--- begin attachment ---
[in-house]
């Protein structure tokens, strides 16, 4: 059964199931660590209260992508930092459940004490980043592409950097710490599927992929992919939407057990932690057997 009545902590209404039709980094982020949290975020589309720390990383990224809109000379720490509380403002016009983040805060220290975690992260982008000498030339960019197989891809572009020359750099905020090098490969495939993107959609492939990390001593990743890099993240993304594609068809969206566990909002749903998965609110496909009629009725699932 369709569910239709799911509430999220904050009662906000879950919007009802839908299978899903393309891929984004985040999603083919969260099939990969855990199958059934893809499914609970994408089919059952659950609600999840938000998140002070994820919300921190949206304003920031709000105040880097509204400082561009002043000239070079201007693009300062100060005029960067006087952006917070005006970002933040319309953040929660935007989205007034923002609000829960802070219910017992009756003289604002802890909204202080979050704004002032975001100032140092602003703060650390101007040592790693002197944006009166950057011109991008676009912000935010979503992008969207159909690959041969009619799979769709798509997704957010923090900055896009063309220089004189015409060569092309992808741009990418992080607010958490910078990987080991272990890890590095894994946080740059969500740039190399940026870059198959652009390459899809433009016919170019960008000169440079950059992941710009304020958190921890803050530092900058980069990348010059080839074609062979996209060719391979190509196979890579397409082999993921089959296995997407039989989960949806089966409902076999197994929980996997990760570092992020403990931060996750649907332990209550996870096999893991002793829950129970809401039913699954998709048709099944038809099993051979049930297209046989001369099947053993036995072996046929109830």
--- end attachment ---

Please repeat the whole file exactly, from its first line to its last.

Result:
[in-house]
């Protein structure tokens, strides 16, 4: 059964199931660590209260992508930092459940004490980043592409950097710490599927992929992919939407057990932690057997 009545902590209404039709980094982020949290975020589309720390990383990224809109000379720490509380403002016009983040805060220290975690992260982008000498030339960019197989891809572009020359750099905020090098490969495939993107959609492939990390001593990743890099993240993304594609068809969206566990909002749903998965609110496909009629009725699932 369709569910239709799911509430999220904050009662906000879950919007009802839908299978899903393309891929984004985040999603083919969260099939990969855990199958059934893809499914609970994408089919059952659950609600999840938000998140002070994820919300921190949206304003920031709000105040880097509204400082561009002043000239070079201007693009300062100060005029960067006087952006917070005006970002933040319309953040929660935007989205007034923002609000829960802070219910017992009756003289604002802890909204202080979050704004002032975001100032140092602003703060650390101007040592790693002197944006009166950057011109991008676009912000935010979503992008969207159909690959041969009619799979769709798509997704957010923090900055896009063309220089004189015409060569092309992808741009990418992080607010958490910078990987080991272990890890590095894994946080740059969500740039190399940026870059198959652009390459899809433009016919170019960008000169440079950059992941710009304020958190921890803050530092900058980069990348010059080839074609062979996209060719391979190509196979890579397409082999993921089959296995997407039989989960949806089966409902076999197994929980996997990760570092992020403990931060996750649907332990209550996870096999893991002793829950129970809401039913699954998709048709099944038809099993051979049930297209046989001369099947053993036995072996046929109830």